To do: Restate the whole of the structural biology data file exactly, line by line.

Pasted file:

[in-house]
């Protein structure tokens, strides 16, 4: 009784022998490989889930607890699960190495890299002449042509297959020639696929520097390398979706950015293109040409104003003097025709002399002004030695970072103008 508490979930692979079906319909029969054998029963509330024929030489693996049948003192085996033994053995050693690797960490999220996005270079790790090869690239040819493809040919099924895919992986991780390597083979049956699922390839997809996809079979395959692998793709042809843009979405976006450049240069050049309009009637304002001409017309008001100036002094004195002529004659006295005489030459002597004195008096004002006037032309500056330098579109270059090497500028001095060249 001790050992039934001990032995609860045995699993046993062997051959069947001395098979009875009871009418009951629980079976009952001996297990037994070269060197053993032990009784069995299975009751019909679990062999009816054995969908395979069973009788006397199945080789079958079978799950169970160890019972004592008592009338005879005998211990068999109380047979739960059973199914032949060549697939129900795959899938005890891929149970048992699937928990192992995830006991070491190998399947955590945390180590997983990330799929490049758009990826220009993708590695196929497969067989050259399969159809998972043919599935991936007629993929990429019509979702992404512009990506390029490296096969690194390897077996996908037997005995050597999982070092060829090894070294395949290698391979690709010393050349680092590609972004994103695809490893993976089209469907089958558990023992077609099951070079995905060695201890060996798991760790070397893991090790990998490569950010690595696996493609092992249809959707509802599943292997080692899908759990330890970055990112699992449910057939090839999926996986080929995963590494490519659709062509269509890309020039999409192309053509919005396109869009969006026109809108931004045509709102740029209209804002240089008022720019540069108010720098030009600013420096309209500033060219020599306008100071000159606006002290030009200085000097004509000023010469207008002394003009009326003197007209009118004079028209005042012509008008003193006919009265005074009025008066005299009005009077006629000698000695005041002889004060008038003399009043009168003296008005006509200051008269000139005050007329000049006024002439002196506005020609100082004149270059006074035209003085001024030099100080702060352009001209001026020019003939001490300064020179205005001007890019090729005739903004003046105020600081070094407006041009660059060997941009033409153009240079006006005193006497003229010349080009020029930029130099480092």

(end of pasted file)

[in-house]
């Protein structure tokens, strides 16, 4: 009784022998490989889930607890699960190495890299002449042509297959020639696929520097390398979706950015293109040409104003003097025709002399002004030695970072103008 508490979930692979079906319909029969054998029963509330024929030489693996049948003192085996033994053995050693690797960490999220996005270079790790090869690239040819493809040919099924895919992986991780390597083979049956699922390839997809996809079979395959692998793709042809843009979405976006450049240069050049309009009637304002001409017309008001100036002094004195002529004659006295005489030459002597004195008096004002006037032309500056330098579109270059090497500028001095060249 001790050992039934001990032995609860045995699993046993062997051959069947001395098979009875009871009418009951629980079976009952001996297990037994070269060197053993032990009784069995299975009751019909679990062999009816054995969908395979069973009788006397199945080789079958079978799950169970160890019972004592008592009338005879005998211990068999109380047979739960059973199914032949060549697939129900795959899938005890891929149970048992699937928990192992995830006991070491190998399947955590945390180590997983990330799929490049758009990826220009993708590695196929497969067989050259399969159809998972043919599935991936007629993929990429019509979702992404512009990506390029490296096969690194390897077996996908037997005995050597999982070092060829090894070294395949290698391979690709010393050349680092590609972004994103695809490893993976089209469907089958558990023992077609099951070079995905060695201890060996798991760790070397893991090790990998490569950010690595696996493609092992249809959707509802599943292997080692899908759990330890970055990112699992449910057939090839999926996986080929995963590494490519659709062509269509890309020039999409192309053509919005396109869009969006026109809108931004045509709102740029209209804002240089008022720019540069108010720098030009600013420096309209500033060219020599306008100071000159606006002290030009200085000097004509000023010469207008002394003009009326003197007209009118004079028209005042012509008008003193006919009265005074009025008066005299009005009077006629000698000695005041002889004060008038003399009043009168003296008005006509200051008269000139005050007329000049006024002439002196506005020609100082004149270059006074035209003085001024030099100080702060352009001209001026020019003939001490300064020179205005001007890019090729005739903004003046105020600081070094407006041009660059060997941009033409153009240079006006005193006497003229010349080009020029930029130099480092």